As somebody might have said, ‘if you build a monster, don’t be surprised if it bites you’ – and as somebody once did say, “some days you eat the bear, some days the bear eats you, and other days you both go hungry”. I’ll leave it to you to decide what roles greed, incomprehension and sheer folly have played in the building of the financial monster.

One of the critical issues now has to be the potential for ‘value destruction’ in the current crisis. Amongst the advantages of having an alternative, non-financial (energy) approach to economics is that it provides a second basis of measurement (in this case, the SEEDS prosperity benchmark) for just this kind of contingency.

‘Value’ really falls into two categories. The first is largely ‘notional’, and covers assets such as equities and property. Since nobody could ever monetise the entirety of either asset class, these ‘values’ are functions of the changing narratives that we tell ourselves about what things are ‘worth’. No money actually leaves somebody’s bank account because of a slump in the market price of his or her property or share portfolio.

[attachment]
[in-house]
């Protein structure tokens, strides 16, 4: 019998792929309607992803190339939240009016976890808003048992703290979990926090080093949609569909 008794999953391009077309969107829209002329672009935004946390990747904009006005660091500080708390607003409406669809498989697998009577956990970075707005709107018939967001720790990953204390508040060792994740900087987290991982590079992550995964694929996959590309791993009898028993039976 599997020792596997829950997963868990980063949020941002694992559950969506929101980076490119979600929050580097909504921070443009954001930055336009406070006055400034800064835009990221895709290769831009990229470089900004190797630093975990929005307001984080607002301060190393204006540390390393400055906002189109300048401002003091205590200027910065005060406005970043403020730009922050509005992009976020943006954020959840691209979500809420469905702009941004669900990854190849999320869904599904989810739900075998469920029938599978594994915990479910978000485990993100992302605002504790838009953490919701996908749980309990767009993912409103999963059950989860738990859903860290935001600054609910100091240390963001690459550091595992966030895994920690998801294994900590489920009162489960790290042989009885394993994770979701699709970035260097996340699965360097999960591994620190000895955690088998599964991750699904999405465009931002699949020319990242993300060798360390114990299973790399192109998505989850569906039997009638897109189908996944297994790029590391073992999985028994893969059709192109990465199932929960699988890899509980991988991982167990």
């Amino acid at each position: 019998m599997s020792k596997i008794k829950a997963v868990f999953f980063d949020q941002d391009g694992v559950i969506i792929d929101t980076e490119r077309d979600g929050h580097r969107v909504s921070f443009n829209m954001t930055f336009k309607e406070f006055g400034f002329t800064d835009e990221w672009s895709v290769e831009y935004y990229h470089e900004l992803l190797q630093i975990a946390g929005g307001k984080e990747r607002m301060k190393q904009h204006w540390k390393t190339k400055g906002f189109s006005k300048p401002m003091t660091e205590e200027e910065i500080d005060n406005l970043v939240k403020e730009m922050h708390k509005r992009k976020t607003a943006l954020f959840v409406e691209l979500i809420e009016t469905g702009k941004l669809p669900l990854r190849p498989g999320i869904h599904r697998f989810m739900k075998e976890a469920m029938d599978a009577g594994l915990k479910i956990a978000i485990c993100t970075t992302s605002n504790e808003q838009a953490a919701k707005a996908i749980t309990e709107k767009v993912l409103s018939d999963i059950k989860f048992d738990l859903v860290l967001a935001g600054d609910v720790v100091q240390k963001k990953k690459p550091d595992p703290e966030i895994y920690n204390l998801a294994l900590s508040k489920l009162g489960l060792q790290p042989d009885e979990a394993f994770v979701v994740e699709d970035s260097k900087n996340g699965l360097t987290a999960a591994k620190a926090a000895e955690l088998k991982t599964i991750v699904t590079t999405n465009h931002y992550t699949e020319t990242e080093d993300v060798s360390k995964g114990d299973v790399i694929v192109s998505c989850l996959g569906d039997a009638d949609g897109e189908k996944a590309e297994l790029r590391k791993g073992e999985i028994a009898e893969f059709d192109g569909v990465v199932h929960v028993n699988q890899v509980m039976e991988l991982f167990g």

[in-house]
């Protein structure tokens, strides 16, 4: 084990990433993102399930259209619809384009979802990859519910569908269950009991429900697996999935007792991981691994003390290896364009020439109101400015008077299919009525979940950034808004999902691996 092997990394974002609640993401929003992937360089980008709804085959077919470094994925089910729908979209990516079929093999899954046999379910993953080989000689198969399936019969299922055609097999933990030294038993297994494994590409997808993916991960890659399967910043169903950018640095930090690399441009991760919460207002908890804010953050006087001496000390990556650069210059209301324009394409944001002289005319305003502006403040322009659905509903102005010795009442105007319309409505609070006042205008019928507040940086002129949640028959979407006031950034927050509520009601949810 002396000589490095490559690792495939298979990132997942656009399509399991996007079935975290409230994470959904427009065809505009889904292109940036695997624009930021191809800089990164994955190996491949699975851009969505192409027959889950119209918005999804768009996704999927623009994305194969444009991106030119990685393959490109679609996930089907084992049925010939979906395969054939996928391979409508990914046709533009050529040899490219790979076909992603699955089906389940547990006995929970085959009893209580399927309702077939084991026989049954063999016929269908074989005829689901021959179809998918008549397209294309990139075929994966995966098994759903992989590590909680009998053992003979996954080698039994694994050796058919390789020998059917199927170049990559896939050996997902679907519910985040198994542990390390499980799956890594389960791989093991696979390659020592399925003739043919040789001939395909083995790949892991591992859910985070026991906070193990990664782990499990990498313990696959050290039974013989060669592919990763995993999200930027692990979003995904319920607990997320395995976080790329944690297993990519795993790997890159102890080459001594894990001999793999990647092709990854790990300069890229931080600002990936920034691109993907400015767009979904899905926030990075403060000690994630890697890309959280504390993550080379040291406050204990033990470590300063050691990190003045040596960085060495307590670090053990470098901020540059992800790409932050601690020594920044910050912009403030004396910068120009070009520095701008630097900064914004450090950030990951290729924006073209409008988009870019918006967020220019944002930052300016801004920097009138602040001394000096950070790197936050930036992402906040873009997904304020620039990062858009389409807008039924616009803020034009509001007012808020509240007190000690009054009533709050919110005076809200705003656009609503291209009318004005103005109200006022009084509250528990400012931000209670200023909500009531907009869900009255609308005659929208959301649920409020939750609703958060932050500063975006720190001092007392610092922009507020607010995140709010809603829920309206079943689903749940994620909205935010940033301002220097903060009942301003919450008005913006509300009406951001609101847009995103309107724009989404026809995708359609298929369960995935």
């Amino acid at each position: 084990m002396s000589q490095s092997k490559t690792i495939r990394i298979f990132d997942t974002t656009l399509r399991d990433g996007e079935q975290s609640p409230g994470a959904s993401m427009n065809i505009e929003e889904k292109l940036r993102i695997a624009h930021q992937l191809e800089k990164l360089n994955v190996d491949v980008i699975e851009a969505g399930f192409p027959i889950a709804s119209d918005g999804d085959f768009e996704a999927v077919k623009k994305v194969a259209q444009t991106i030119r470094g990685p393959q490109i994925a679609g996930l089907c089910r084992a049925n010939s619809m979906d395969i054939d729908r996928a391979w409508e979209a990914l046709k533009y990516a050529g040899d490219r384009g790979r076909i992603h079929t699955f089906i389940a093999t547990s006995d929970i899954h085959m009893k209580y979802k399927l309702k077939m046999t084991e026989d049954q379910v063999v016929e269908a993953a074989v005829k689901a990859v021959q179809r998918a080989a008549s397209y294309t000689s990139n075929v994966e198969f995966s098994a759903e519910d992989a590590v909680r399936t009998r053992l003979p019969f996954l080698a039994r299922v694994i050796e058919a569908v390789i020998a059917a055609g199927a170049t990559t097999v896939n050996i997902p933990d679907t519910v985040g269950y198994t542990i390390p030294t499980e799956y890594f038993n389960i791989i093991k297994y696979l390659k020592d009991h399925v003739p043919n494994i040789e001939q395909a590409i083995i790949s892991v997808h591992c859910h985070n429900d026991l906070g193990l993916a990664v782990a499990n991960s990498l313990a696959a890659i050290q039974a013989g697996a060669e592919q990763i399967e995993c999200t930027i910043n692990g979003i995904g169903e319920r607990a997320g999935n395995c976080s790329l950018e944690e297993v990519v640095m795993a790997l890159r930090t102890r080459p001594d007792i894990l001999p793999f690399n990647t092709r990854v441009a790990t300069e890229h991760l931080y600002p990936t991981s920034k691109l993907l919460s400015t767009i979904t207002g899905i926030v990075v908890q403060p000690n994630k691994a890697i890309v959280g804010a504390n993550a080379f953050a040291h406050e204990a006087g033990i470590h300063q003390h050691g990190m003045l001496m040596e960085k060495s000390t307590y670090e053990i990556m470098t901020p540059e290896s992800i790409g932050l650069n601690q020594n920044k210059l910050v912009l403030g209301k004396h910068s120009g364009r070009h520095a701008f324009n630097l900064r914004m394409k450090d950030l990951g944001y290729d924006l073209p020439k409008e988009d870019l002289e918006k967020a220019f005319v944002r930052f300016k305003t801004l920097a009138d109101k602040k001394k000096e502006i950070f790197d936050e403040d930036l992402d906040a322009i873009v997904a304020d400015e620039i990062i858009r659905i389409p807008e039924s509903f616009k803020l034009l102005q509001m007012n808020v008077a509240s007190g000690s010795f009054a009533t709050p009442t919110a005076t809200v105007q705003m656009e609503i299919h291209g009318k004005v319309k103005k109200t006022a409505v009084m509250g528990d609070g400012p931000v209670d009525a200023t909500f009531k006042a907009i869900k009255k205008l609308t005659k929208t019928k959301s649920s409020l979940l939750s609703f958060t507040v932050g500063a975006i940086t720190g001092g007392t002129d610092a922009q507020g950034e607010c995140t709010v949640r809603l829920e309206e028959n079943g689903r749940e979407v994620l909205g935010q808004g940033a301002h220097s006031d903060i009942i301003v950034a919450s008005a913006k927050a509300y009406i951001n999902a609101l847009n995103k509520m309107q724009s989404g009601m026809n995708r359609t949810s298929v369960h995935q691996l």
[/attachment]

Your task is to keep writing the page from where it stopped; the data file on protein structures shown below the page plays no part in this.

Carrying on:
‘Real’ value, on the other hand, consists of defined commitments which may become incapable of being honoured. The obvious example now is debt, on which businesses or households may be forced to default because their sources of income have dried up.

My approach here has been to use the Surplus Energy Economics Data System (SEEDS) to scroll back through the long years of financial excess in search of reference point ratios more sustainable than those of today.

Without burdening you with too much detail on this, SEEDS-based calculations suggest that up to 60% of the world’s private debt could be at risk, with the exposure of the broader structure of other financial assets at about 70%. My calculations are that up to $70 trillion of debts, and as much as $190tn of broader financial commitments, may be exposed.

Huge though they are, it must be emphasised that these are estimates of the scope for ‘value destruction’ – and how much of this scope turns into real losses depends upon many variables, chief amongst them being the duration and severity of the virus crisis, and the policies adopted by the monetary and fiscal authorities.